Sunday, March 5, 2017

Cross Country Detours: Getting It Right

Release date:3/16/1940 (according to BCDb)
DVD-Blu-Ray Availability: WHV DVD of the film Virginia City

You may view the uncensored version of this cartoon HERE.

In which the Avery unit achieves its apotheosis of the spot-gag format; a cartoon this well-constructed and funny makes up for several of the limp-dicked efforts in this vein, including some dreadful ones which fall like dead bodies through the 1940 and '41 releases.

Perhaps Avery and his men were refreshed by the one-cartoon break from this highly formulaic cartoon ritual. Maybe the gag writers had a good day at the races. Whatever caused it, Cross Country Detours is a solid, witty and playful cartoon that shows Avery's hand and sees him enjoying his work again.

The combo of Lou Marcelle's* calming narration and multi-layer tracking shot is de rigeur for this cartoon genre, and away we go...
We enter Yosemite National Park, where a well-meaning animal lover chooses to violate the orders of a sign--never a good idea in Tex Averyland.

Ya know what's going to happen, but the growing sophistication of the WB cartoon machine--Carl Stalling's precise musical cues and sharper character animation--sells us this old lunchmeat with a smile...
Fade to black.
Next, a "shy little deer" adopts a Mae West voice, gets a pet Stalling cue of "Oh, You Beautiful Doll" and gives us the first of two saucy rotoscoped bits, in a gag that is admirable for its brevity.
Next (and still in Yosemite), we bring in the Boy Scouts. Haven't done one of these image-background composites in awhile, so here:
Scoutmaster's worried look says volumes.
Gets OK from Ol' Granpop to use washroom...
 Ten times funnier since the scouts are already in the frame, lined up, eager...
And a classic Avery joke cap: the scrawny afterthought. He will do this gag dozens of times through the rest of his animation career.
Three decent gags in 1:40! Avery's acceleration adds welcome freshness to this troubled genre.

The next sequence is entirely visual, and just from screenshots, it's clear as daylight what's going on. Here is masterful film-making in action.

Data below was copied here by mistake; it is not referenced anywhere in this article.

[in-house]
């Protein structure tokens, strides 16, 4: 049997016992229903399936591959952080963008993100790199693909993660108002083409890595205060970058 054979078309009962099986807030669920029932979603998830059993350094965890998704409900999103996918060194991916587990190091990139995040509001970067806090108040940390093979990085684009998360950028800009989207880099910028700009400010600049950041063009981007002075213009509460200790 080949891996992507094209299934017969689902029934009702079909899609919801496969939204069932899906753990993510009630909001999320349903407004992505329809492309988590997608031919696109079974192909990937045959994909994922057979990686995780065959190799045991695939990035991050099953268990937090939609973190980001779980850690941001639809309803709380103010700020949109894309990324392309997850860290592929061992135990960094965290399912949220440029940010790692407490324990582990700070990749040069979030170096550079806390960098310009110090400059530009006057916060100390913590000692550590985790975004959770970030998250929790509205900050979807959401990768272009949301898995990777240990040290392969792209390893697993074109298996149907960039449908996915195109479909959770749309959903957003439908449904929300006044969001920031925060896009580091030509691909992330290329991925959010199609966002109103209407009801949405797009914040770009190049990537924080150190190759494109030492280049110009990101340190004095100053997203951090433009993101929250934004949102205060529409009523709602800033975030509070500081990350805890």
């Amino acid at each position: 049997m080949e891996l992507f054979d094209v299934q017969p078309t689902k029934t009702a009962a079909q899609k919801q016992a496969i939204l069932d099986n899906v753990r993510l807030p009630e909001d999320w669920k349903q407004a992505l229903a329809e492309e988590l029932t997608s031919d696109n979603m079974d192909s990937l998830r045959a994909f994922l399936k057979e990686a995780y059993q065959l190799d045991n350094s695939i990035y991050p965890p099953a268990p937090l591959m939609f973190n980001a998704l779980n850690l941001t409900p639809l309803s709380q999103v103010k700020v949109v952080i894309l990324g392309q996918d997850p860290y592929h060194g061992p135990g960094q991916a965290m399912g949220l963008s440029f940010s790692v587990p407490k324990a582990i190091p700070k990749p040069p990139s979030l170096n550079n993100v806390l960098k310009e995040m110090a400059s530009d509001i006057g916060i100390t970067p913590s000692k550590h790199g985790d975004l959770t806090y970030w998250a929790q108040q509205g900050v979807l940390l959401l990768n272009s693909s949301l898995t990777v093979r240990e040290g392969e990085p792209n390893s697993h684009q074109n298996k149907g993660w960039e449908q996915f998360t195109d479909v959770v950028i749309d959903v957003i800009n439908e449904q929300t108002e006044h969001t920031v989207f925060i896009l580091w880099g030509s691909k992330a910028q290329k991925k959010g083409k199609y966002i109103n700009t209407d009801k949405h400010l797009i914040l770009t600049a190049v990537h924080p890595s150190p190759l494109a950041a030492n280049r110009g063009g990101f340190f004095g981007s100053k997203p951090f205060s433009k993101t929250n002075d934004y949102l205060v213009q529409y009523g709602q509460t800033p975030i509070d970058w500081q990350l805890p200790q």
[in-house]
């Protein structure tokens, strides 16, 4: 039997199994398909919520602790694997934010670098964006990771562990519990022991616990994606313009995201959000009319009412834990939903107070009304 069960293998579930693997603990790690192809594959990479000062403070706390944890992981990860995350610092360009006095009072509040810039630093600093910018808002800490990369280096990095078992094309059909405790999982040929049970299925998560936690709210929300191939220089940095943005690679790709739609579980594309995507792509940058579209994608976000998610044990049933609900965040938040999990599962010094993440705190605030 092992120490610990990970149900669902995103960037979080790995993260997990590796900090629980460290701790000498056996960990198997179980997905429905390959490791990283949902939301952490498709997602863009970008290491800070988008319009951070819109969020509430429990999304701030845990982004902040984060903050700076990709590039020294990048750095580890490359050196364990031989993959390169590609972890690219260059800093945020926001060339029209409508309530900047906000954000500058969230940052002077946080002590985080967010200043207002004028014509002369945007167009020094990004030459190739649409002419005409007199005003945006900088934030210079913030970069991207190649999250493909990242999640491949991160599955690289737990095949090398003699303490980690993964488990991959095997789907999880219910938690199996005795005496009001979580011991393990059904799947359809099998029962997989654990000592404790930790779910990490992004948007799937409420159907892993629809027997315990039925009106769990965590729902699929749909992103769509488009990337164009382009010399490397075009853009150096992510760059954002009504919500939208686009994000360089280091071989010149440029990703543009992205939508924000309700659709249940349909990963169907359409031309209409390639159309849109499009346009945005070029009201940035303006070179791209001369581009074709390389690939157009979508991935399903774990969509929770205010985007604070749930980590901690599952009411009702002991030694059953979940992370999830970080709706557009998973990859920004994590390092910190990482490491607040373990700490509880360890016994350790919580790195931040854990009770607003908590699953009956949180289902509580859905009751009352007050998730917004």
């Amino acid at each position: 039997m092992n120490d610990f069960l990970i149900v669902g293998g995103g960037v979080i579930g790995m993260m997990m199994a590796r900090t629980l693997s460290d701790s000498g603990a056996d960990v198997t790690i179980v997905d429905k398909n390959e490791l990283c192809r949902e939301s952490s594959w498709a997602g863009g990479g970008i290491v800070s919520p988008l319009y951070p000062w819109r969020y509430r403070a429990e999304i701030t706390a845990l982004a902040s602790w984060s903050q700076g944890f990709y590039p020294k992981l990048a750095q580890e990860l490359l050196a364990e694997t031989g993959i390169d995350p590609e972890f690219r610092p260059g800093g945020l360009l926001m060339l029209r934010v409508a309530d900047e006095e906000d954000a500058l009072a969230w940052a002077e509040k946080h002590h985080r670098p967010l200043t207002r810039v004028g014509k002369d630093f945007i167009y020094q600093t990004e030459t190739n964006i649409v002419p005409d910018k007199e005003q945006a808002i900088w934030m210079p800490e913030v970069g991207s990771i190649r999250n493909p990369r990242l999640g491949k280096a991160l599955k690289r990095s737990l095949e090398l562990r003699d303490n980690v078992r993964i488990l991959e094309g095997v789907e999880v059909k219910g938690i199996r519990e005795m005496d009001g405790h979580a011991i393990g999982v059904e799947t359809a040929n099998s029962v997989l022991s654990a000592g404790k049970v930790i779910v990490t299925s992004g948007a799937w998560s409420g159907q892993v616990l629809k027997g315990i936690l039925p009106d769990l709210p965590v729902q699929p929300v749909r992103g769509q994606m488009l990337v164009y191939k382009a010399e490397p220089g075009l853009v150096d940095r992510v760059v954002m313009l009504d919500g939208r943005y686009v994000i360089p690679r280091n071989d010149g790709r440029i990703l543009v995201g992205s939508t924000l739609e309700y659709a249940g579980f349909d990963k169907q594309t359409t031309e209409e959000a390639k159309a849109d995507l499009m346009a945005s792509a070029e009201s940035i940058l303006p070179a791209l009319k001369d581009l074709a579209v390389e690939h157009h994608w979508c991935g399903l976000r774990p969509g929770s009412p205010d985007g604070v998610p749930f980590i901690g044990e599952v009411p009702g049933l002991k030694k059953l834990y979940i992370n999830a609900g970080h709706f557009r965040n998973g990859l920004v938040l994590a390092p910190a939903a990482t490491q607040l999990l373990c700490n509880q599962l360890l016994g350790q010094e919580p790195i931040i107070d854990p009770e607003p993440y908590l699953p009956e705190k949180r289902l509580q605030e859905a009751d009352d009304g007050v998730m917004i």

Weirdest double take-shot in Avery's career?
Could the forest ranger be a staff caricature? His design is so out of place for the cartoon, and seems deliberately styled.

It's hard not to think of the 1947 M-G-M Avery cartoon Red Hot Rangers, which has a lyrical outdoor sequence that bears comparison to this bit. We're now close enough to Avery's M-G-M work that we'll see a great deal of conceptual overlap from here to the conclusion of this blog. So much of the woodshedding that Avery did at Schlesinger's pays off handsomely in those later, slicker, better-budgeted Metro cartoons.

Narrator Marcelle can barely contain his cool when delivering this "natural bridge" gag in the colorful Bryce Canyon sequence. Brevity is its own hero.
We switch from the warm ochres of Utah to the chilling blues of Alaska. "Perfectly content in his sub-zero haunts is the polar bear..."
 Bear does not buy Marcelle's BS:
 "I don't care what you say... I'm cold."
Blue-airbrushed rear drives the point home. The smart backtalk might have already been familiar to audiences by 1940, but, once again, brevity is the soul of wit.
"Eskimo dogs thrive in this climate..."
"...and are perfectly happy here." 
All but one, who skis into the foreground and spots an Avery Sign. 
He scudders out of frame to investigate...
 San Francisco lights him up.
Marcelle chuckles and wishes the dog "good luck" on his trip to California. We know this is a set-up for a big comedy payoff. 1940 audiences were still new to this business, and likely did not see the end of the fishing line here.
Fade into a moment right out of BBC's popular predator-eats-prey series Planet Earth.
Marcelle milks the mock-drama for all it's worth as the vicious bobcat approaches a fragile, trembling baby quail. We know what's going to happen, but for 1940 audiences, again, this had the shock of the new...
Whomever animated the bobcat earned his paycheck... It's fully invested work, and another example of Avery making the absurd believable for just as long as it needs to be so.